Should Older Adults Use Pain Medications Before or After the Vaccine?
If you’re helping an older loved one find vaccination sites, you may have heard from others that pain at the injection site is a common side effect. You may wonder if a pre-emptive over-the-counter pain medication would help them. Before reaching for the aspirin, ibuprofen, acetaminophen or naproxen, read on.
Older adults should only take pain medications after receiving the vaccine if they have pain. The Centers for Disease Control and Prevention (CDC) state, “... routine prophylactic administration of these medications for the purpose of preventing post-vaccination symptoms is not currently recommended.”
Instead, wait to see if your older loved one experiences any pain after receiving the injection. If they do have any pain or discomfort, they should consult their primary care physician about taking an over-the-counter pain reliever.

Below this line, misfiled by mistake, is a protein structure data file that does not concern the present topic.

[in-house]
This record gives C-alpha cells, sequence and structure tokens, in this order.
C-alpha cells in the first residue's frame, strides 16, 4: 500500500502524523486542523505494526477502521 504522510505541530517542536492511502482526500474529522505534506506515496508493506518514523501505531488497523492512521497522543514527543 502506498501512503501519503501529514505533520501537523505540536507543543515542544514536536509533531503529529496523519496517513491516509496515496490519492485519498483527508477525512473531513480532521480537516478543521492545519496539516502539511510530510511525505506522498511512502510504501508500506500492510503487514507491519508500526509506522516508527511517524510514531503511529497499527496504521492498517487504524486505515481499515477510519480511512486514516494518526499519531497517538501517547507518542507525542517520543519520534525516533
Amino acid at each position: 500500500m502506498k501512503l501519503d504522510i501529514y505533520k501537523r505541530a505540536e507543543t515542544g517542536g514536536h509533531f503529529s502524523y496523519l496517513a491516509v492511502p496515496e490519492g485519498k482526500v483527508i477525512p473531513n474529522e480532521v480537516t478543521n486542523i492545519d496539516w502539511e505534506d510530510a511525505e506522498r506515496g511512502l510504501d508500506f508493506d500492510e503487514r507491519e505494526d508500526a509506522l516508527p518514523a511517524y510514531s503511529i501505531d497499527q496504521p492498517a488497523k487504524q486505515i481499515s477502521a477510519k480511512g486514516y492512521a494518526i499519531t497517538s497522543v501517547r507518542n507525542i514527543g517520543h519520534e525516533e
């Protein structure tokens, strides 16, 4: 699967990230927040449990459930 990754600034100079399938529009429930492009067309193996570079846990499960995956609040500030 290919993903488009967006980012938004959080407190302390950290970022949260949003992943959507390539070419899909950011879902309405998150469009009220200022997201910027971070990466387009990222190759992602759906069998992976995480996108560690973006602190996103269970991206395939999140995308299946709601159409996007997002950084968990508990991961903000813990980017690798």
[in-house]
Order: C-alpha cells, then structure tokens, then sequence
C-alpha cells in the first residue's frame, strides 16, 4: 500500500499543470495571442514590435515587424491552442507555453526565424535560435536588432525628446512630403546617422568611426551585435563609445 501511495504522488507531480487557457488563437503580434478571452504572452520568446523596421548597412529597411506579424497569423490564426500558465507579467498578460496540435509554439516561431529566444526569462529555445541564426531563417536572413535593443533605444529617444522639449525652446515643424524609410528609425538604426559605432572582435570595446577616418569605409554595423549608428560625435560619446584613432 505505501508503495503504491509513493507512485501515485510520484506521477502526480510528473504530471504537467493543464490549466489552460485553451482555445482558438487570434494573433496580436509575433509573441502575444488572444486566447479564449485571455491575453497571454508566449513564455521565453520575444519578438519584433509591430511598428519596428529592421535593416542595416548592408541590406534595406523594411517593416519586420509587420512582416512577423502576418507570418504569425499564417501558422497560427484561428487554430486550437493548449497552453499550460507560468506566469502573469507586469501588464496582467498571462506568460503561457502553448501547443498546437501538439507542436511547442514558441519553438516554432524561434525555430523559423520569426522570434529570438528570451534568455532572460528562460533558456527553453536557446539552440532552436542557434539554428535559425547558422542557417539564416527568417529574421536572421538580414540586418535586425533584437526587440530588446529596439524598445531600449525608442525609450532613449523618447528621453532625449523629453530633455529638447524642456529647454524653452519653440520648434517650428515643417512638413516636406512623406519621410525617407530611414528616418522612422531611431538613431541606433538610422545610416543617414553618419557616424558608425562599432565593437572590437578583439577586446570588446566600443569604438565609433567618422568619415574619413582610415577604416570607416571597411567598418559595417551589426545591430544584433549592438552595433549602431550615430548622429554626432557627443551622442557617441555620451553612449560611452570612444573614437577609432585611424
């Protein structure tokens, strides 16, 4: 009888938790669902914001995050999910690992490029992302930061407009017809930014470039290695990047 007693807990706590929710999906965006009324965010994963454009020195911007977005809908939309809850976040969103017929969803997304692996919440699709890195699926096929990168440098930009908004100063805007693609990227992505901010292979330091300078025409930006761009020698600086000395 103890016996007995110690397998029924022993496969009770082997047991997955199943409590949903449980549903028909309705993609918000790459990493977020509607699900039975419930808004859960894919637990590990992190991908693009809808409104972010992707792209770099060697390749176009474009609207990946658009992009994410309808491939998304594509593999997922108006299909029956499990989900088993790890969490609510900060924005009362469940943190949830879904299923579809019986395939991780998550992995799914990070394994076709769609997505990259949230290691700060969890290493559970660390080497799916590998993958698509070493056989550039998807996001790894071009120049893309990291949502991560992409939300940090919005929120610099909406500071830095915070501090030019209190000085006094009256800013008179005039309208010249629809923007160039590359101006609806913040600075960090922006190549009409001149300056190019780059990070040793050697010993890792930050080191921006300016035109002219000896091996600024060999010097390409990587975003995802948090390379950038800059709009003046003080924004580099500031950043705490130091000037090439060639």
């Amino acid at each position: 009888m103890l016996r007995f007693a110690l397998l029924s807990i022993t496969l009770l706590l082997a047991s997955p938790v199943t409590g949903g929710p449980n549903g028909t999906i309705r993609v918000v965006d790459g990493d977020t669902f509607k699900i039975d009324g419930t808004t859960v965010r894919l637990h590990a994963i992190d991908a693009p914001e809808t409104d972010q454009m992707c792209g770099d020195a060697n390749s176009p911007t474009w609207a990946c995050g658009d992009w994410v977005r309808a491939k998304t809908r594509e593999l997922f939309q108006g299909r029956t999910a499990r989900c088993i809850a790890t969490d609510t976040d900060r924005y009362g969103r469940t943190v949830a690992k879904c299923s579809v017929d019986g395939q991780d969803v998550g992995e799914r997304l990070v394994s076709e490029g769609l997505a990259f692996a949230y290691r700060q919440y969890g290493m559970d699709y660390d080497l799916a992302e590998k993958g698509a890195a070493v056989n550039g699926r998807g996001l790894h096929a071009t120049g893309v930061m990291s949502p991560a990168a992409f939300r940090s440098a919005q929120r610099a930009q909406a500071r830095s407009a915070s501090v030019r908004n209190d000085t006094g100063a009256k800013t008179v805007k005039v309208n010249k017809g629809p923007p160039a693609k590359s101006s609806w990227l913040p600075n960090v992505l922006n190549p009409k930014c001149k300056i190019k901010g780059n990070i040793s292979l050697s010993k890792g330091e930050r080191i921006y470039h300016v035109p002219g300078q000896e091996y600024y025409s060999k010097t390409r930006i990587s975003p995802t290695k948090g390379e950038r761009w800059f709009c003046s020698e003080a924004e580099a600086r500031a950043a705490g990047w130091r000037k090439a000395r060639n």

They could also try a non-pharmacological approach by either:
- Applying a cool, wet washcloth over the injection site; or
- Exercising the arm that received the injection since the needle is inserted into the muscle.
CarePatrol understands that these are challenging times, but we are here to help older adults and their families navigate quality care options.